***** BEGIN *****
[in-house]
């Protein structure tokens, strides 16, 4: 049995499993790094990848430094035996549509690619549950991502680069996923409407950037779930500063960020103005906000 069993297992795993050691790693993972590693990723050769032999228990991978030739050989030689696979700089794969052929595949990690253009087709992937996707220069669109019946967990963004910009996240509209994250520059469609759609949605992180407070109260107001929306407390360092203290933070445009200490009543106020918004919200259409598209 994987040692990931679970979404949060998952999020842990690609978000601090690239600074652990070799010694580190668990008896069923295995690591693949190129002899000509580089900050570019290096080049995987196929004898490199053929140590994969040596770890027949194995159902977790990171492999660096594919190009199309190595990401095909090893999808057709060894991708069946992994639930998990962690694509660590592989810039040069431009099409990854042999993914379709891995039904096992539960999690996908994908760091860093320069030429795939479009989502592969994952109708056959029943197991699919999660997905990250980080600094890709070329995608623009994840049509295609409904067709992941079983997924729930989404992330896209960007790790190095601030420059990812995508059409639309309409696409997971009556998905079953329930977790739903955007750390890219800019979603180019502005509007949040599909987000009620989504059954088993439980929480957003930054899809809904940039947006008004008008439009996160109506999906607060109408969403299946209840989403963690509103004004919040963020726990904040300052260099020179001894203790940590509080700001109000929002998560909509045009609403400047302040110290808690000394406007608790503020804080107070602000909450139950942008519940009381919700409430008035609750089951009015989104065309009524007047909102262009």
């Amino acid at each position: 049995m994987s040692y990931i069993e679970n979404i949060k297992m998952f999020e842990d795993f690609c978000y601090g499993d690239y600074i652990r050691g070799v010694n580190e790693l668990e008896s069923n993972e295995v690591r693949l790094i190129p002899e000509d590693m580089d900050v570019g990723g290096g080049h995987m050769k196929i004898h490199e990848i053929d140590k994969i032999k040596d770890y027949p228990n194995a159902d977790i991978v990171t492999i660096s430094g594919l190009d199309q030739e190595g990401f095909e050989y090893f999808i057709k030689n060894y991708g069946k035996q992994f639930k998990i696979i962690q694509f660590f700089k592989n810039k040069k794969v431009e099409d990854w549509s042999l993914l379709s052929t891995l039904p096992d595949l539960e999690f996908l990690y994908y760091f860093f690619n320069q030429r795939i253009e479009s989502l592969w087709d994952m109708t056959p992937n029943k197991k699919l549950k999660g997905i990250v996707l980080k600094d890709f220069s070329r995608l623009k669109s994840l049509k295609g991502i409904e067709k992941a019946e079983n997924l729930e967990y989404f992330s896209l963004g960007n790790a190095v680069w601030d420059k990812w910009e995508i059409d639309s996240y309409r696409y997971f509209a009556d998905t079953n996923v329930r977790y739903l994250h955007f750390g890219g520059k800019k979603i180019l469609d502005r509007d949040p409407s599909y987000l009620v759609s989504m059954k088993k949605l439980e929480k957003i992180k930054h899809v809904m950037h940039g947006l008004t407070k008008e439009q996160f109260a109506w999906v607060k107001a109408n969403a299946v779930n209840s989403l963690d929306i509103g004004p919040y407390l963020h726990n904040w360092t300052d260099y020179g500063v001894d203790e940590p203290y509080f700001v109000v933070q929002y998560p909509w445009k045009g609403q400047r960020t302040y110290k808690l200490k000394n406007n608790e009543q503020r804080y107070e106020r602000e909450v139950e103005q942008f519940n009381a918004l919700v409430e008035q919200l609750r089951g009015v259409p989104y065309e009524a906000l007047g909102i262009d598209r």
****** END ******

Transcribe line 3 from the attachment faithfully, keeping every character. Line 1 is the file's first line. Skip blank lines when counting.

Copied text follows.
């Amino acid at each position: 049995m994987s040692y990931i069993e679970n979404i949060k297992m998952f999020e842990d795993f690609c978000y601090g499993d690239y600074i652990r050691g070799v010694n580190e790693l668990e008896s069923n993972e295995v690591r693949l790094i190129p002899e000509d590693m580089d900050v570019g990723g290096g080049h995987m050769k196929i004898h490199e990848i053929d140590k994969i032999k040596d770890y027949p228990n194995a159902d977790i991978v990171t492999i660096s430094g594919l190009d199309q030739e190595g990401f095909e050989y090893f999808i057709k030689n060894y991708g069946k035996q992994f639930k998990i696979i962690q694509f660590f700089k592989n810039k040069k794969v431009e099409d990854w549509s042999l993914l379709s052929t891995l039904p096992d595949l539960e999690f996908l990690y994908y760091f860093f690619n320069q030429r795939i253009e479009s989502l592969w087709d994952m109708t056959p992937n029943k197991k699919l549950k999660g997905i990250v996707l980080k600094d890709f220069s070329r995608l623009k669109s994840l049509k295609g991502i409904e067709k992941a019946e079983n997924l729930e967990y989404f992330s896209l963004g960007n790790a190095v680069w601030d420059k990812w910009e995508i059409d639309s996240y309409r696409y997971f509209a009556d998905t079953n996923v329930r977790y739903l994250h955007f750390g890219g520059k800019k979603i180019l469609d502005r509007d949040p409407s599909y987000l009620v759609s989504m059954k088993k949605l439980e929480k957003i992180k930054h899809v809904m950037h940039g947006l008004t407070k008008e439009q996160f109260a109506w999906v607060k107001a109408n969403a299946v779930n209840s989403l963690d929306i509103g004004p919040y407390l963020h726990n904040w360092t300052d260099y020179g500063v001894d203790e940590p203290y509080f700001v109000v933070q929002y998560p909509w445009k045009g609403q400047r960020t302040y110290k808690l200490k000394n406007n608790e009543q503020r804080y107070e106020r602000e909450v139950e103005q942008f519940n009381a918004l919700v409430e008035q919200l609750r089951g009015v259409p989104y065309e009524a906000l007047g909102i262009d598209r």